Australian foreign policy White Paper underscores danger of war

By Peter Symonds
5 December 2017

The 2017 Foreign Policy White Paper released on November 23 by Prime Minister Malcolm Turnbull’s government is another indication of global crisis and uncertainty, severe geo-political tensions and the escalating drive to war in Asia and other parts of the world. It is the first comprehensive official document on Australian foreign policy since 2003.

As a middle-order imperialist power, Australia has always relied on a more powerful ally—first Britain, then after 1941 the United States—to prosecute its economic and strategic interests. However, the relative decline of the US and the economic rise of China are undermining the post-World War II framework in which Washington was the primary power.

While the white paper is written in bland official language, it nevertheless reflects the rising anxieties in ruling circles over the breakdown of the post-war order and the emergence of “a more competitive and contested world.” While the US had been the dominant power in the region since World War II, “today China is challenging America’s position.”

The document warns: “Navigating the decade ahead will be hard because, as China’s power grows, our region is changing in ways without precedent in Australia’s modern history.” The fundamental dilemma confronting Australian capitalism—how to balance between the US, its long-term strategic ally, and China, now its largest trading partner—has reached a turning point.

The mantra repeated by successive governments over the past decade—Australia does not have to choose between the US and China—has been shelved. The document insists that Australian interests depend on maintaining US global dominance, stating: “International challenges can only be tackled effectively when the world’s wealthiest, most innovative and most powerful country is engaged in solving them.”

The limited ability of Canberra to manoeuvre between Washington and Beijing was underscored by the 2010 ousting of Labor Party Prime Minister Kevin Rudd. It amounted to an internal coup by a handful of powerbrokers, later revealed by WikiLeaks to be “protected sources of the US embassy. Rudd’s “crime,” as far as the US was concerned, was to argue for a compromise with China when the Obama administration was ratcheting up a confrontation under its “pivot to Asia.”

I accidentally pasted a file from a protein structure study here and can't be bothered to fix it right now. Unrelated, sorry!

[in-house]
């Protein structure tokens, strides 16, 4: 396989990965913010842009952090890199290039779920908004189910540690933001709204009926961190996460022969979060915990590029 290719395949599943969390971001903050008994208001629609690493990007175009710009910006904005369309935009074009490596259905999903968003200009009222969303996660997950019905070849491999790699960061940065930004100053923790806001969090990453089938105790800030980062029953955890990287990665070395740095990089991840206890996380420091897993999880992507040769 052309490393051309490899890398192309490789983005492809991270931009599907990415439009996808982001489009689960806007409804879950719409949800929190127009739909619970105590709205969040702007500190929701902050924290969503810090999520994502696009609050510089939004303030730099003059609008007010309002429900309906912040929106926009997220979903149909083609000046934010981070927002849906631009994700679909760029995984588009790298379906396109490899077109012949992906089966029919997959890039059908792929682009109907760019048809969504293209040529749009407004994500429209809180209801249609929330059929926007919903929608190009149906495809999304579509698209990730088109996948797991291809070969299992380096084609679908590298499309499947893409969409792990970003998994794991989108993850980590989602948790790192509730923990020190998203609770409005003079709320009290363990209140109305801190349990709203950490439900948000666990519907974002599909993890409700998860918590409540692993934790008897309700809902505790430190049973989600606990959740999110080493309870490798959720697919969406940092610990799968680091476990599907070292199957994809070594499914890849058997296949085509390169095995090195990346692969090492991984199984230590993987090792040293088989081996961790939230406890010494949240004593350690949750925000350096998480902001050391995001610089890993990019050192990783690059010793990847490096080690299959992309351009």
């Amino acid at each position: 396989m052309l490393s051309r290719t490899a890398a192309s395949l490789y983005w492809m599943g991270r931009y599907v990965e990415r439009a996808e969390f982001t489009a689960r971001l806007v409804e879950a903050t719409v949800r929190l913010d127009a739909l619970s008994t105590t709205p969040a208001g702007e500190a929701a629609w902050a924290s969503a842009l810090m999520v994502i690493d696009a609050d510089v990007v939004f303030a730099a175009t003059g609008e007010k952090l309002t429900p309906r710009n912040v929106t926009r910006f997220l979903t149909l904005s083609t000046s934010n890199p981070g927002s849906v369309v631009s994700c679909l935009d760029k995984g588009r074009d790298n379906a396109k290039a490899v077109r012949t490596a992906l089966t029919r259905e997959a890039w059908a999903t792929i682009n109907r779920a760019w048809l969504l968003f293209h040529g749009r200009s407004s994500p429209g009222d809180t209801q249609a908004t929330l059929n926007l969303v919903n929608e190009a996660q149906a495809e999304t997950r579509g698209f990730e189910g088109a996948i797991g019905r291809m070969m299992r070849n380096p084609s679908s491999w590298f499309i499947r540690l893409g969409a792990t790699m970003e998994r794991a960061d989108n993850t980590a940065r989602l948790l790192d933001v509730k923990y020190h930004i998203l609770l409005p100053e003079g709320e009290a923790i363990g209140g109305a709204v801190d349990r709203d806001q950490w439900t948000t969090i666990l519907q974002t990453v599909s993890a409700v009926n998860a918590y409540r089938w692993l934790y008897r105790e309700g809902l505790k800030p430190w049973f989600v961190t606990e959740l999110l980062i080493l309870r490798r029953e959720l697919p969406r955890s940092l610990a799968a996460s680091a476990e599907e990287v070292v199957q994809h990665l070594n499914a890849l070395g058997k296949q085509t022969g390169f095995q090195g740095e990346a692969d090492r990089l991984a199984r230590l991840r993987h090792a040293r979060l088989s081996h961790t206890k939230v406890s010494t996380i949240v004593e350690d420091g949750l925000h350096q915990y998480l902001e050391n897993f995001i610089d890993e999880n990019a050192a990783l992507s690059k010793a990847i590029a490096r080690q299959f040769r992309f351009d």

The white paper backs the expansion of subsequent military ties with the US, and Australia’s closer and closer integration into the Pentagon’s war plans against China. This includes opening up northern Australian bases to American Marines, warships and military aircraft. “Our alliance with the United States is central to Australia’s security and sits at the core of our strategic and defence planning,” the paper states.

While the document declares that the government is “committed to strong and constructive ties” with China and a “comprehensive strategic partnership” with Beijing, its pro-US stance is unmistakable. The paper echoes the belligerent stance taken by the Trump administration toward North Korea, warning that “a North Korean attack on the US would also trigger Australia’s commitments under our ANZUS alliance.” In other words, Australia automatically would be involved in any US-led war against North Korea—a conflict that could lead to war with China.

The paper also backs Washington’s aggressive intervention into the territorial disputes in the South China Sea between China and its neighbours, under the bogus banner of “freedom of navigation.” Australia, it declares, “is particularly concerned by the unprecedented pace and scale of China’s activities” and “opposes the use of disputed features and artificial structures in the South China Sea for military purposes.” Canberra has supported the Pentagon’s provocative “freedom of navigation” operations, in which US warships have directly intruded into Chinese claimed-waters, threatening a military clash.